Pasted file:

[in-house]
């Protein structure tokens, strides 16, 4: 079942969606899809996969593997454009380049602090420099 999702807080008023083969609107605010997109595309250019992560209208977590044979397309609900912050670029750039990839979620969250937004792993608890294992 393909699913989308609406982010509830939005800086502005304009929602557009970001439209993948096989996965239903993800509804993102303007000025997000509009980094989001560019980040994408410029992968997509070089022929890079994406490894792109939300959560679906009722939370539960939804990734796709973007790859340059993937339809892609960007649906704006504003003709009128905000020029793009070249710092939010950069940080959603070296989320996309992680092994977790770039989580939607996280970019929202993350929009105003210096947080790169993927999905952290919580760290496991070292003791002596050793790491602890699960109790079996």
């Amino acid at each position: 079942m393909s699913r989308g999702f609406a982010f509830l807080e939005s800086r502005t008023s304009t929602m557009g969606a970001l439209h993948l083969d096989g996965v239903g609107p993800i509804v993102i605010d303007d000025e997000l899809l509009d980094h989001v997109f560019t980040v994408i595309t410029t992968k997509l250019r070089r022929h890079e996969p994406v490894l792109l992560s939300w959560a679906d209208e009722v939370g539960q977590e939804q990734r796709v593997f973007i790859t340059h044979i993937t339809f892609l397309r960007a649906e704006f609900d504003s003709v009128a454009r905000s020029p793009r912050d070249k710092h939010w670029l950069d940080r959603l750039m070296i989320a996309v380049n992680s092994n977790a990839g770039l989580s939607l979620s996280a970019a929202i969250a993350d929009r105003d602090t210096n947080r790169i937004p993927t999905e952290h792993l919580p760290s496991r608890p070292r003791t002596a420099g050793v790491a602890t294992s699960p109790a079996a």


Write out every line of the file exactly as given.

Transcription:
[in-house]
């Protein structure tokens, strides 16, 4: 079942969606899809996969593997454009380049602090420099 999702807080008023083969609107605010997109595309250019992560209208977590044979397309609900912050670029750039990839979620969250937004792993608890294992 393909699913989308609406982010509830939005800086502005304009929602557009970001439209993948096989996965239903993800509804993102303007000025997000509009980094989001560019980040994408410029992968997509070089022929890079994406490894792109939300959560679906009722939370539960939804990734796709973007790859340059993937339809892609960007649906704006504003003709009128905000020029793009070249710092939010950069940080959603070296989320996309992680092994977790770039989580939607996280970019929202993350929009105003210096947080790169993927999905952290919580760290496991070292003791002596050793790491602890699960109790079996």
């Amino acid at each position: 079942m393909s699913r989308g999702f609406a982010f509830l807080e939005s800086r502005t008023s304009t929602m557009g969606a970001l439209h993948l083969d096989g996965v239903g609107p993800i509804v993102i605010d303007d000025e997000l899809l509009d980094h989001v997109f560019t980040v994408i595309t410029t992968k997509l250019r070089r022929h890079e996969p994406v490894l792109l992560s939300w959560a679906d209208e009722v939370g539960q977590e939804q990734r796709v593997f973007i790859t340059h044979i993937t339809f892609l397309r960007a649906e704006f609900d504003s003709v009128a454009r905000s020029p793009r912050d070249k710092h939010w670029l950069d940080r959603l750039m070296i989320a996309v380049n992680s092994n977790a990839g770039l989580s939607l979620s996280a970019a929202i969250a993350d929009r105003d602090t210096n947080r790169i937004p993927t999905e952290h792993l919580p760290s496991r608890p070292r003791t002596a420099g050793v790491a602890t294992s699960p109790a079996a």